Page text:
Trip to eye doctor clears way for Ross' game-winning blast
After clearing up vision problem, Cody Ross delivers game-winning pinch-hit home run for D-backs.
By TYLER LOCKMAN FS Arizona
PHOENIX — It might just be coincidence, but the timing of
Cody Ross fixing a persistent vision problem and hitting a game-winning home run was just uncanny.
Ross hit a pinch-hit three-run home run in the eighth inning of the D-backs' 3-1 win over the
Marlins on Wednesday, a day after he made a trip to his eye doctor to get a long-running issue with his contact lenses straightened out.
"I've been struggling with my vision lately," Ross said after the game. "To be honest with you, I was going up there with blurry vision half the time I was at the plate. It's hard enough to hit in this league when you have good vision, as opposed to going up with blurry vision.
"You don't want to make excuses, but it's a true story."
Ross said the type of contact lens he had been using was irritating and drying out his eyes and had been for much all season. It's possible the contact lens issue played a part in Ross's limited production. Wednesday's home run broke an 0-for-14 slump and lifted his season average to .257 with 20 RBI, three home runs and a .671 OPS.
It's also possible Ross got off to a slow start because of a calf injury suffered midway through spring training that sidelined him until mid-April. Either way, it's safe to say a major league baseball player with blurry vision is going to struggle some.
Ross said he would use almost an entire small bottle of eye drops during games, but his eyes wouldn't retain the moisture.
"I'm up there rubbing my eyes trying to get some clarity," Ross said. "Hopefully we've resolved that."
Why Ross didn't have the lenses checked out sooner is unclear, but Monday's game provided the last push he needed to do something about it.
In the D-backs' 3-2 loss, the eye irritation was enough of a distraction during a fifth-inning at-bat that he lost track of the count. When ball four arrived, Ross didn't go to first base, instead preparing for the next pitch before being told that he had walked.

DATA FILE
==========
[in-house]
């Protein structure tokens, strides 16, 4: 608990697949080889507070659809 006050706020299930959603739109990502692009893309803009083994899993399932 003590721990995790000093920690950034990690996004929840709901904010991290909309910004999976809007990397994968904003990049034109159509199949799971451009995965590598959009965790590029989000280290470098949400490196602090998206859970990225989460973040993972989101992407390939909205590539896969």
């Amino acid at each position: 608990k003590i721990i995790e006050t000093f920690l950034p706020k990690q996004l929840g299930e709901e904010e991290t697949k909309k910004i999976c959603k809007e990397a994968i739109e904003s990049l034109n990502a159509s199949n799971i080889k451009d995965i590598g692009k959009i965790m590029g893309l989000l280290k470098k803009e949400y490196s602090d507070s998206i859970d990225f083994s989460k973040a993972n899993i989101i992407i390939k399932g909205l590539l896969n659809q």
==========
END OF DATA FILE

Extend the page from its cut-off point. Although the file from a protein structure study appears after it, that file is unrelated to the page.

"Everybody in the place knew it was ball four except me," Ross said.
The distraction got Ross to make an early morning appointment on Tuesday. He spent three hours trying on new lenses and figuring out effective eye drops. If his pinch-hit at-bat Wednesday was any indication, it was a productive use of time.
Ross wasn't D-backs manager Kirk Gibson's first choice as a pinch-hitter in the eighth against
Jose Fernandez, but Marlins manager Mike Redmond brought in left-handed reliever
Mike Dunn to face D-backs pinch hitter Eric Hinske. That change prompted Gibson to counter with Ross, who was hitting .377 against lefties.
"Cody's much better on lefties, always has been," Gibson said. "This year it's considerable."
Ross's home run to deep left-center field overshadowed a stellar relief outing from
Josh Collmenter, who threw six scoreless innings in relief of starter Trevor Cahill, who left in the second inning after being hit in the hip by a line drive.
"That's just a great performance," Gibson said. "He had a magic wand out there, and he got rolling."
Ross ensured Collmenter's effort did not go for naught.
No one can say for sure if it would have happened without Ross's trip to the eye doctor. What could be more telling is if Ross starts hitting more like the player the D-backs expected when they signed him to a three-year deal this past offseason.